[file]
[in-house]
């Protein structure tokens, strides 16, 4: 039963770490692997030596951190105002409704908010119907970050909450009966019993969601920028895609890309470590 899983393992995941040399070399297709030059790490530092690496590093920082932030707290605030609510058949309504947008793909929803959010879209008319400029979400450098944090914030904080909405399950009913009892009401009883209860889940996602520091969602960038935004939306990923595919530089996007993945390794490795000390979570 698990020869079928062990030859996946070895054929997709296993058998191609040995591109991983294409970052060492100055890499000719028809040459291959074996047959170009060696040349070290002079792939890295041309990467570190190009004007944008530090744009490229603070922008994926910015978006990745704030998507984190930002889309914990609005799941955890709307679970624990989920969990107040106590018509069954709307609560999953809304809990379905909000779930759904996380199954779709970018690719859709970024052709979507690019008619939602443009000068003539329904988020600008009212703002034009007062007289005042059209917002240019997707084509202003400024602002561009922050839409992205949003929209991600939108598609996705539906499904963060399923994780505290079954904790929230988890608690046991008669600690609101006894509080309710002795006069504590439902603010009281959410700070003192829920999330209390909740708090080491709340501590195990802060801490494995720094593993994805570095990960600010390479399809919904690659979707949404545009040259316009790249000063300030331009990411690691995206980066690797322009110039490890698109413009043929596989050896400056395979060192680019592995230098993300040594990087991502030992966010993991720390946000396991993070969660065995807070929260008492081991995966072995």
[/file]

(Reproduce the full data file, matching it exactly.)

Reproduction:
[in-house]
């Protein structure tokens, strides 16, 4: 039963770490692997030596951190105002409704908010119907970050909450009966019993969601920028895609890309470590 899983393992995941040399070399297709030059790490530092690496590093920082932030707290605030609510058949309504947008793909929803959010879209008319400029979400450098944090914030904080909405399950009913009892009401009883209860889940996602520091969602960038935004939306990923595919530089996007993945390794490795000390979570 698990020869079928062990030859996946070895054929997709296993058998191609040995591109991983294409970052060492100055890499000719028809040459291959074996047959170009060696040349070290002079792939890295041309990467570190190009004007944008530090744009490229603070922008994926910015978006990745704030998507984190930002889309914990609005799941955890709307679970624990989920969990107040106590018509069954709307609560999953809304809990379905909000779930759904996380199954779709970018690719859709970024052709979507690019008619939602443009000068003539329904988020600008009212703002034009007062007289005042059209917002240019997707084509202003400024602002561009922050839409992205949003929209991600939108598609996705539906499904963060399923994780505290079954904790929230988890608690046991008669600690609101006894509080309710002795006069504590439902603010009281959410700070003192829920999330209390909740708090080491709340501590195990802060801490494995720094593993994805570095990960600010390479399809919904690659979707949404545009040259316009790249000063300030331009990411690691995206980066690797322009110039490890698109413009043929596989050896400056395979060192680019592995230098993300040594990087991502030992966010993991720390946000396991993070969660065995807070929260008492081991995966072995």